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Mama Said: Lockdown's no picnic, says Emily Martin

We’re weeks (and weeks) into lockdown and Emily Martin has realised some things. . .

Hello, I hope you’re well. I want to start this off by saying. . . No, actually: can I just start this off by screaming? Just screaming for a few minutes if that’s OK. And please feel free to join me in a good, long scream.

(Allow for a period of screaming).

So, how are you? Me? Yeah, I’m brilliant thanks. My boyfriend and I are getting on really well. We’re basically having a second honeymoon phase where we’ve fallen in love all over again. The children are so enjoying being at home with us and just repeating the same day over and over. School work is going great. I think I should have been a teacher I’m so patient and creative! Phonics! Fractions! I’ve really taken to it and the kids seems to love my methods.

I’ve also managed to give up drinking so I’ve lost almost two stones. I look great, I feel great and I just can’t get enough of my own cooking for some reason! Beans on toast again? Spaghetti Bolognaise? Yes please.

(Allow for optional sobbing with me here, if you need to. It’s OK come on, just get it all out, that’s it, you’re OK.)

Life in lockdown - Mama Said, June 2020 (35368724)
Life in lockdown - Mama Said, June 2020 (35368724)

At the time of writing we’re five weeks into lockdown and getting just one government approved walk in our own neighbourhoods each day. And we can make an essential trip to the supermarket if needed, but we have to queue outside on little footprint stickers, side-eye people, wish we had gloves on, and get the hell out of there as fast as possible.

By the time you read this, we’ll be at least four weeks further along this path to an unknown future, so this column is a bit like a time capsule from the past.

If it were a time capsule I think I’d put inside: a rainbow drawing done by a child that says “Thank you NHS”. Some hand sanitiser. A screen shot that says “there are no delivery slots available”. Another screenshot of my COVID-19 results letting me know it’s NEGATIVE and I just have a really bad cough. Lucky me. Maybe a photo of my children eating beans on toast, watching TV. And another one of the children playing on our new garden swings. Maybe a small vial of tears.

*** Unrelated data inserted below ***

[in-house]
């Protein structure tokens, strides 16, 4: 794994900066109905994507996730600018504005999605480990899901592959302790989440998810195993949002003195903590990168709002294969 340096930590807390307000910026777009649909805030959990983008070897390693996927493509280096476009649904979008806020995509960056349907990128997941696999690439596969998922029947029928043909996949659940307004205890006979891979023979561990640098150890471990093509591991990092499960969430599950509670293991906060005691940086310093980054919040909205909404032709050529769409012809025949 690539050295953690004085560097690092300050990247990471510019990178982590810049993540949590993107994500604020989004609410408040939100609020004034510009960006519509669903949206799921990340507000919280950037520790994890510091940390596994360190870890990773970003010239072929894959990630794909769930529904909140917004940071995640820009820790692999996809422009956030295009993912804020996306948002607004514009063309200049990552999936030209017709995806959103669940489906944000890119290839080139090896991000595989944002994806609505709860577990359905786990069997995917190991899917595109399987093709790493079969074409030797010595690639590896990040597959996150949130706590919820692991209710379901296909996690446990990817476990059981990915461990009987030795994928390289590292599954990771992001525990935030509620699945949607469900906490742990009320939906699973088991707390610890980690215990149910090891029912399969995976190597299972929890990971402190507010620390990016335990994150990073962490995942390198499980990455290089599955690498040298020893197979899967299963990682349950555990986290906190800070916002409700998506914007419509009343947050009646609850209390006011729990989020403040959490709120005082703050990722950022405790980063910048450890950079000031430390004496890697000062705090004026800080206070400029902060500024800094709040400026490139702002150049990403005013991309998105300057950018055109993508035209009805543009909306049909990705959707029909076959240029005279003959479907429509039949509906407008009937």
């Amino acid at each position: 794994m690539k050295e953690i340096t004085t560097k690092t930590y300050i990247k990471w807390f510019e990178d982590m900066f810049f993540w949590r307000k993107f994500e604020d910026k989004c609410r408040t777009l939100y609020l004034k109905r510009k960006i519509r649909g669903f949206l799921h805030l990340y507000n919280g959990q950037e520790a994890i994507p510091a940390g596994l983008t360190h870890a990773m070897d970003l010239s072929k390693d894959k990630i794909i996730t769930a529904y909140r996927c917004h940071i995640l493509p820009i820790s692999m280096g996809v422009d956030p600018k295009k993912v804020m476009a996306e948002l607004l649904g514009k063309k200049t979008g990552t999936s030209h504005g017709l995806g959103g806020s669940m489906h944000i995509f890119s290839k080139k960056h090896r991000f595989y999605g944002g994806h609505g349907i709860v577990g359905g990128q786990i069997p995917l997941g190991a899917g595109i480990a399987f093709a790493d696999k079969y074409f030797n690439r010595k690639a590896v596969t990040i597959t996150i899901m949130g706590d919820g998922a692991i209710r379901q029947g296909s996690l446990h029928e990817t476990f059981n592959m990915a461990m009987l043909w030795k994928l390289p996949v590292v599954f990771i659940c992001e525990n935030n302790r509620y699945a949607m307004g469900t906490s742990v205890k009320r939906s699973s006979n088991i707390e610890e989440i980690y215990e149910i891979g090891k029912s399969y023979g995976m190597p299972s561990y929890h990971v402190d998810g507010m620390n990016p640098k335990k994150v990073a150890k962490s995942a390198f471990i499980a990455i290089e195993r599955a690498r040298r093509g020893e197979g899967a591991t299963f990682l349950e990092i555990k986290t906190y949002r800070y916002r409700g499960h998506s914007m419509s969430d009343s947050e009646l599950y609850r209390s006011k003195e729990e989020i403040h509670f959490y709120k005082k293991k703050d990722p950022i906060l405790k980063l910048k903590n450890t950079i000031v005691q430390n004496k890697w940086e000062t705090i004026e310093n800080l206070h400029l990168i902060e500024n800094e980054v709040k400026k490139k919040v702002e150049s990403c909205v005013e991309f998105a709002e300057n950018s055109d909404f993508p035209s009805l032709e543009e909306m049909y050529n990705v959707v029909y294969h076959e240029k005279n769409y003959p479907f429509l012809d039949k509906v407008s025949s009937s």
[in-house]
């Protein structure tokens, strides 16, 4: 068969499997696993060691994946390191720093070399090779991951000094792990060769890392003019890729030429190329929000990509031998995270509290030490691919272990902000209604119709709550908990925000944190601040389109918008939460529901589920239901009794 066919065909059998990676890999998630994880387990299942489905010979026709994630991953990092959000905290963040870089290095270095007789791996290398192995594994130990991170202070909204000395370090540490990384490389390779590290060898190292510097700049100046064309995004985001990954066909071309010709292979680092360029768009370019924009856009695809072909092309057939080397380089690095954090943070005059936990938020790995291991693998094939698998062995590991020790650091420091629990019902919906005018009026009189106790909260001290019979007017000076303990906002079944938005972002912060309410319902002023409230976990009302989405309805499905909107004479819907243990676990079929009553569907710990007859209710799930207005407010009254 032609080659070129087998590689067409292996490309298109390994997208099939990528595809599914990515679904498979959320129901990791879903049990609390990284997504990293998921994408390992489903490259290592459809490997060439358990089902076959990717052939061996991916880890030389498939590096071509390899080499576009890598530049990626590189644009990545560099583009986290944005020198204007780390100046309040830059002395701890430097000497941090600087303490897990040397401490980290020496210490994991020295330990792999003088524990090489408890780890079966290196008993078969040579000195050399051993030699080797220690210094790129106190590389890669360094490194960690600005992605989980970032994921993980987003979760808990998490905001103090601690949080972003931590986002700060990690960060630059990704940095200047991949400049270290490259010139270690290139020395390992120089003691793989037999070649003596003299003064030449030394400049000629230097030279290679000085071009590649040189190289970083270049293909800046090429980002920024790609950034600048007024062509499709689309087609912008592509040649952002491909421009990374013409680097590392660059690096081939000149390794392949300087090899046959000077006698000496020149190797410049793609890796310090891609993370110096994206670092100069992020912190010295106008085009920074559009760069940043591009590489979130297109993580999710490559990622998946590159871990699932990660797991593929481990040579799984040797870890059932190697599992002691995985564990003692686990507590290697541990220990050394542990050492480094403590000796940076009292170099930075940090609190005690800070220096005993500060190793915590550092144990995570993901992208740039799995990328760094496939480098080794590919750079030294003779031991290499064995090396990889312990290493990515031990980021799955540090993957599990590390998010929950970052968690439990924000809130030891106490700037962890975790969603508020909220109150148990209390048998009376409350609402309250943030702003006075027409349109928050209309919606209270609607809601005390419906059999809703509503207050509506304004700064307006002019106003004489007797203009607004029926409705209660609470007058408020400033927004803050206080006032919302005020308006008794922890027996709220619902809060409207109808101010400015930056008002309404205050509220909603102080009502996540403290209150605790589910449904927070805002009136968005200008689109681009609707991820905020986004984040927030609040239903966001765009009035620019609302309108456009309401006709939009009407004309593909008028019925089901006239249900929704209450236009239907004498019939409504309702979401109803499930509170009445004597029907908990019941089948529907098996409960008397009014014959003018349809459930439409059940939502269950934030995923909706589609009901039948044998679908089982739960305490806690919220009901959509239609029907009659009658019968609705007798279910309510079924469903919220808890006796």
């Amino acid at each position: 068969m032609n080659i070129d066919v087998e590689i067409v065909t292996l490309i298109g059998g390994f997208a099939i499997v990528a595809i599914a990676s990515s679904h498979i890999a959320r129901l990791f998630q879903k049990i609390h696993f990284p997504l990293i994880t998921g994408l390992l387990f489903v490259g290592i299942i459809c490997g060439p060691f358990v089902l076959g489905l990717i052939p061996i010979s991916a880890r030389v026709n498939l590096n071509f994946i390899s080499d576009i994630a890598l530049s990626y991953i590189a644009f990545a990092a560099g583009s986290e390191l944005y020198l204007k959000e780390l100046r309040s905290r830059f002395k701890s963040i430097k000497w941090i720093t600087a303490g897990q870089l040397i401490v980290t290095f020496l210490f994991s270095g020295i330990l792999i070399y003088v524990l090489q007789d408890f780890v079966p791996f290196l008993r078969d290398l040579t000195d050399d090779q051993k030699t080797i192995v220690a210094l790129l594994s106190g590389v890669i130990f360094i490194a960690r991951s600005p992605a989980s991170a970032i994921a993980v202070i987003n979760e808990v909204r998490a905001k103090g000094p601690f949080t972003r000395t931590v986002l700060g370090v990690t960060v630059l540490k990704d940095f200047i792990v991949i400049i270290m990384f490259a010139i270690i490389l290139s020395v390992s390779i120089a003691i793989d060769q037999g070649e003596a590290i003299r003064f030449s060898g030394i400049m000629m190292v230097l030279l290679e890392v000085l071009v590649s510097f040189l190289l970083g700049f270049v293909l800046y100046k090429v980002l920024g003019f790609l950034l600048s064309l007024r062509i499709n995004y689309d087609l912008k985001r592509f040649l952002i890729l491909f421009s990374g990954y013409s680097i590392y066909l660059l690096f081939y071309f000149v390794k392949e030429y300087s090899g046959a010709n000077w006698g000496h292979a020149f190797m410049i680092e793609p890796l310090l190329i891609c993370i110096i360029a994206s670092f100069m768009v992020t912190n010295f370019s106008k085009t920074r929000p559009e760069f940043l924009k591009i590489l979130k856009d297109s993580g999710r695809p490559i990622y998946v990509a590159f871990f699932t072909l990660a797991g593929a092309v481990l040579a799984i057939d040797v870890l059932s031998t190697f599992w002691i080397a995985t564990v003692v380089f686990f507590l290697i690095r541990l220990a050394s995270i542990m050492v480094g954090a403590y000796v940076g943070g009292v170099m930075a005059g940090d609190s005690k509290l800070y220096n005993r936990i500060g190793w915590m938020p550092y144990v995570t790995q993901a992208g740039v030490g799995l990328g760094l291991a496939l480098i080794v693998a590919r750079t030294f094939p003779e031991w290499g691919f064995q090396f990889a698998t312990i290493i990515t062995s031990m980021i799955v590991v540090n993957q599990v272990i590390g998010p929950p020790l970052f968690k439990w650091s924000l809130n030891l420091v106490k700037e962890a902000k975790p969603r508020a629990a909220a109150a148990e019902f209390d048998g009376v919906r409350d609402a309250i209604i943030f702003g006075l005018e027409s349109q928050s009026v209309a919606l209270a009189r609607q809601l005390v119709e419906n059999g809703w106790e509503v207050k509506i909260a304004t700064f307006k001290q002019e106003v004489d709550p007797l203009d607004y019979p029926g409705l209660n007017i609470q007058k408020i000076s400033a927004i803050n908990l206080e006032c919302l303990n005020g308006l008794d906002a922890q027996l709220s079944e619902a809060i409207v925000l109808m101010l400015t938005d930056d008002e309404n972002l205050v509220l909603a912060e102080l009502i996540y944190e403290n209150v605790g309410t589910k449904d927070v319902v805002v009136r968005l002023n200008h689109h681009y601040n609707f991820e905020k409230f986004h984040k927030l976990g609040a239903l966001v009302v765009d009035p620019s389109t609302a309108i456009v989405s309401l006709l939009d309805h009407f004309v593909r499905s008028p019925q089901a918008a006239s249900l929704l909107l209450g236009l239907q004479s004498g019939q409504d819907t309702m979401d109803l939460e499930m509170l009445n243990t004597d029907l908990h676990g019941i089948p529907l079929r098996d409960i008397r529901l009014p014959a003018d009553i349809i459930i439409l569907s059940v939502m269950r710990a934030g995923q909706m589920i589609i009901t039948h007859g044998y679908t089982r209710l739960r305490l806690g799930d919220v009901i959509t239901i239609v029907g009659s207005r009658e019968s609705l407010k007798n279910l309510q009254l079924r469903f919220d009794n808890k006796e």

I really hope, dear reader, that if you’ve picked up this time capsule, then by now the lockdown has ended and you are free. I hope your children are safely at school and your unmasked face is turned to the sun, feeling the warm June rays on your skin. Can you go and have a coffee in a café? Sit with your friends? Can you make plans? I hope so, but I fear it’s unlikely.

Sometimes this all feels like a big frustrating waste of time, where every day I wake up and quickly have to accept that yet another identical day has dawned. Get up, the kids get up, breakfast, do last night’s dishes, try and do some home school, do something with the washing like fold it, or hang it up, try and do some work, scroll scroll scroll through newsfeeds, have a short argument over home school, give up and put cartoons on, break up a fight, tidy up tidy up tidy up, make food, wash up, go for a walk, make food, break up another fight, scroll scroll scroll, make food again, tidy up tidy up tidy up, scroll, go to bed.

But when it’s over, and we’re assured it will be one day, I reckon we’ll have realised some things and it won’t have been a waste at all.

School teachers are angels. I want to thank them very much for teaching phonics to my child because I cannot. EE, I, EE, I, OH. What’s a split digraph? No don’t tell me please I can’t take it.

Pretty much from now on we should clap for the teachers every day when they appear at the doors and give us back our children.

I miss my parents. I miss dropping the children off at their house and I miss collecting them again, all happy and played with and full of good food. But I also miss my parents.

If any of my friends ask me to do something ever again, I will do it. Go away for the weekend, meet up for lunch somewhere. I’ll stop saying I can’t go and I’ll just start going. I haven’t seen my best friend now for probably over a year. A YEAR. My BEST FRIEND.

If I can ever again buy a box of takeaway sushi, I will savour every morsel like it’s food straight from the heavens.

Every day at 5pm I’ll just be doing something in the house, folding something up. Instead of sitting in front on the TV being reminded that behind every number is a family now enduring the worst time of their lives.

I will take nice deep lung-gulps of air when I’m outside and enjoy not holding my breath when someone jogs past me.

I’ll wash my hands a normal amount in a normal way.

I’ll appreciate seeing a man with well-cut hair.

And I’ll continue to appreciate delivery drivers and supermarket workers like I have done the past five weeks.

Shall we have another quick scream together, just to end? OK, now seal the capsule back up.

I wish you could send me one back.


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